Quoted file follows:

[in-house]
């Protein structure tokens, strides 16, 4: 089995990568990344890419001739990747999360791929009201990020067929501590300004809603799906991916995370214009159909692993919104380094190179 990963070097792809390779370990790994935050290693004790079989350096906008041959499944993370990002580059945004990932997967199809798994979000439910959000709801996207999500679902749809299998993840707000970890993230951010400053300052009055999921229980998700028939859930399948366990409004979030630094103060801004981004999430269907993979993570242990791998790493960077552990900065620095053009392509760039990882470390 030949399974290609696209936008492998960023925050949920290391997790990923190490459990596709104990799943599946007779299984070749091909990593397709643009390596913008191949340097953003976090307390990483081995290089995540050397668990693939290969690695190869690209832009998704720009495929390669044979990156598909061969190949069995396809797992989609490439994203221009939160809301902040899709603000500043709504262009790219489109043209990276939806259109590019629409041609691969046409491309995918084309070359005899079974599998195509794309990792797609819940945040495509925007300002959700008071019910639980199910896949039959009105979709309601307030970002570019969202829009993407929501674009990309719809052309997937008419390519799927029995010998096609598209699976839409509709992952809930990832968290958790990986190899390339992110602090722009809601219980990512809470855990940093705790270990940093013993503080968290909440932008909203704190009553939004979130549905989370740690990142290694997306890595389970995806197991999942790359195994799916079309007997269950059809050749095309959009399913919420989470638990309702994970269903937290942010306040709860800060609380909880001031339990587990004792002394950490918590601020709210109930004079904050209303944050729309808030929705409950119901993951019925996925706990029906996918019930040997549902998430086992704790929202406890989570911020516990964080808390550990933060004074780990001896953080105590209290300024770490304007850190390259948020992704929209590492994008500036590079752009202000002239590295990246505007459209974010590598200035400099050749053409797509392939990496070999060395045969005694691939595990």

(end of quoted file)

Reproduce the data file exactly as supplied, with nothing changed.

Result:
[in-house]
């Protein structure tokens, strides 16, 4: 089995990568990344890419001739990747999360791929009201990020067929501590300004809603799906991916995370214009159909692993919104380094190179 990963070097792809390779370990790994935050290693004790079989350096906008041959499944993370990002580059945004990932997967199809798994979000439910959000709801996207999500679902749809299998993840707000970890993230951010400053300052009055999921229980998700028939859930399948366990409004979030630094103060801004981004999430269907993979993570242990791998790493960077552990900065620095053009392509760039990882470390 030949399974290609696209936008492998960023925050949920290391997790990923190490459990596709104990799943599946007779299984070749091909990593397709643009390596913008191949340097953003976090307390990483081995290089995540050397668990693939290969690695190869690209832009998704720009495929390669044979990156598909061969190949069995396809797992989609490439994203221009939160809301902040899709603000500043709504262009790219489109043209990276939806259109590019629409041609691969046409491309995918084309070359005899079974599998195509794309990792797609819940945040495509925007300002959700008071019910639980199910896949039959009105979709309601307030970002570019969202829009993407929501674009990309719809052309997937008419390519799927029995010998096609598209699976839409509709992952809930990832968290958790990986190899390339992110602090722009809601219980990512809470855990940093705790270990940093013993503080968290909440932008909203704190009553939004979130549905989370740690990142290694997306890595389970995806197991999942790359195994799916079309007997269950059809050749095309959009399913919420989470638990309702994970269903937290942010306040709860800060609380909880001031339990587990004792002394950490918590601020709210109930004079904050209303944050729309808030929705409950119901993951019925996925706990029906996918019930040997549902998430086992704790929202406890989570911020516990964080808390550990933060004074780990001896953080105590209290300024770490304007850190390259948020992704929209590492994008500036590079752009202000002239590295990246505007459209974010590598200035400099050749053409797509392939990496070999060395045969005694691939595990």